}
        }

        /// <summary>
        /// Returns a precise DateTime representing the current system time
        /// </summary>
        public static DateTime UtcNow => DateTime.FromFileTimeUtc(CurrentSystemTime);

        /// <summary>
        /// Returns a precise DateTimeOffset representing the current system time
        /// </summary>
        public static DateTimeOffset UtcNowOffset => DateTimeOffset.FromFileTime(CurrentSystemTime);
        #endregion
        #region Methods
        /// <summary>
        /// Retrieves a precise DateTime representing the current system time
        /// </summary>
        /// <returns>The current system time</returns>
        public static DateTime GetDateTime()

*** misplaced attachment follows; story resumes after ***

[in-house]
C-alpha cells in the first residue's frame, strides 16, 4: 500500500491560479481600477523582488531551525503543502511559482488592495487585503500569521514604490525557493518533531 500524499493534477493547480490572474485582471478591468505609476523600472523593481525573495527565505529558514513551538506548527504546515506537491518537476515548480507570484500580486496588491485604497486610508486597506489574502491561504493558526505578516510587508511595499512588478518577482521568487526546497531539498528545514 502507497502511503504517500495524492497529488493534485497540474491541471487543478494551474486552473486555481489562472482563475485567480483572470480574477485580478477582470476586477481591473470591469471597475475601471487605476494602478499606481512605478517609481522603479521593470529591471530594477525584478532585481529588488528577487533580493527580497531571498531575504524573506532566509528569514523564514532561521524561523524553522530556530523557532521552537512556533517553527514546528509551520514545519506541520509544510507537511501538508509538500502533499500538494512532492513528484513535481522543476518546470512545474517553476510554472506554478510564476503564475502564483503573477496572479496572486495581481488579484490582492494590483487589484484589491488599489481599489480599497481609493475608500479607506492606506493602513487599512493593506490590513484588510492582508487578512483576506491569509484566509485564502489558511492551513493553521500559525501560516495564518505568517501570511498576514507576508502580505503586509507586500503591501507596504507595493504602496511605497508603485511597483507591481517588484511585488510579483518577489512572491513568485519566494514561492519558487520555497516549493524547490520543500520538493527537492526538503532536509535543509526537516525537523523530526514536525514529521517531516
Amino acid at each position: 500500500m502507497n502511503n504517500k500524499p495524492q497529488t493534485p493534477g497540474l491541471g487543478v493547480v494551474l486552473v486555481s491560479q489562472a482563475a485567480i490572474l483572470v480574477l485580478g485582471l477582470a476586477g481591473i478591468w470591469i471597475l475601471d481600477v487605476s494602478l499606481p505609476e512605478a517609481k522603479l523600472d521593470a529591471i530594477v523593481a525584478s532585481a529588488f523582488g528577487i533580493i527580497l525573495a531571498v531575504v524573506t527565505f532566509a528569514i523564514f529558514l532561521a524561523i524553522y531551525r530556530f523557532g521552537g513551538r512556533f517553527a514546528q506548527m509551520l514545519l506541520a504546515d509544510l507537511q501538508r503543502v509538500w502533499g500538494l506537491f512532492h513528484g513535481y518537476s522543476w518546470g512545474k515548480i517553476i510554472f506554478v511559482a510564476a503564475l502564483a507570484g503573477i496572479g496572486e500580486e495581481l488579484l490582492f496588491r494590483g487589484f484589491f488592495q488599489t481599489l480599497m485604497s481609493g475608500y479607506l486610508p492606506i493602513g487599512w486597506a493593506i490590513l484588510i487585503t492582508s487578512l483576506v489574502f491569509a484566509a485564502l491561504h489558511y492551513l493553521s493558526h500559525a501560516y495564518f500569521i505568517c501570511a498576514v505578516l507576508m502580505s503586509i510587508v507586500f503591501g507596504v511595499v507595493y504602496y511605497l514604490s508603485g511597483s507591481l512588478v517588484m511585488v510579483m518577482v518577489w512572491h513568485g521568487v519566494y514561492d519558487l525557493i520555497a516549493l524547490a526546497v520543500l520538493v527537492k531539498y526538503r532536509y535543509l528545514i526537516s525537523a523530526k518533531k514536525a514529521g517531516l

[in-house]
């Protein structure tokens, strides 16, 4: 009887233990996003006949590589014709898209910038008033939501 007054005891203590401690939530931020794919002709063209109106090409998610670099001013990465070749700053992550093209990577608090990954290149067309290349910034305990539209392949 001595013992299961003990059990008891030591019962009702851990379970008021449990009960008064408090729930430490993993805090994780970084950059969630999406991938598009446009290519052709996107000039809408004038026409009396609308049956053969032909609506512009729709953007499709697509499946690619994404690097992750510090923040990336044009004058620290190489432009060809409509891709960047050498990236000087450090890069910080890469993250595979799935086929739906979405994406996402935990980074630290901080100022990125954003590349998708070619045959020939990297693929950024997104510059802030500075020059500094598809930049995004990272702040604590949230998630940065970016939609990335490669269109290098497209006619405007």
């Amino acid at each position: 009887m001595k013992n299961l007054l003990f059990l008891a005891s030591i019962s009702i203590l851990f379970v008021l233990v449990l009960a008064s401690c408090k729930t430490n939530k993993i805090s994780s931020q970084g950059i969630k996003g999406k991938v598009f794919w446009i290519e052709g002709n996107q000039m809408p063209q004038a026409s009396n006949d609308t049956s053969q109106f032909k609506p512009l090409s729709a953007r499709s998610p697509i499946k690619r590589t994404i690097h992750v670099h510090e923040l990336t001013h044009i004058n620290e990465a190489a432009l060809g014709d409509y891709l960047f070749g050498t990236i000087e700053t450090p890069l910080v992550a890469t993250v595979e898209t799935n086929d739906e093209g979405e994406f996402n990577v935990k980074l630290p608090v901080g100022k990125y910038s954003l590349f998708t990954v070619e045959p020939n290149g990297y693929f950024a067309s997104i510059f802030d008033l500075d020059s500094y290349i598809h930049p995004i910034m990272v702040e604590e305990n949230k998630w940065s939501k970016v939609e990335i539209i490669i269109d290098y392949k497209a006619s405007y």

{
            return DateTime.FromFileTimeUtc(CurrentSystemTime);
        }

        /// <summary>
        /// Retrieves a precise DateTimeOffset representing the current system time
        /// </summary>
        /// <returns>The current system time</returns>
        public static DateTimeOffset GetDateTimeOffset()
        {
            return DateTimeOffset.FromFileTime(CurrentSystemTime);
        }
        #endregion
    }
}
You can choose to hide the methods but I like giving as many options as possible. So now let's see how to use it.
            var startTime = PrecisionTime.UtcNow;
            // Do my work
            var duration = PrecisionTime.UtcNow - startTime;
That wraps up the precision time block!
Comments (2)

  1. Alexey says:

    Hello!
    Why this timer? What wrong with Stopwatch?

    1. First, to be clear, there is nothing wrong with a Stopwatch. I have come across many scenarios where I need a precise time to write into logs etc. at the beginning and end of an action. If I already need these two times it seems odd to me to leverage another instrumentation technique to time the code block. To add to that I find the times written to the logs to be less precise than I would like.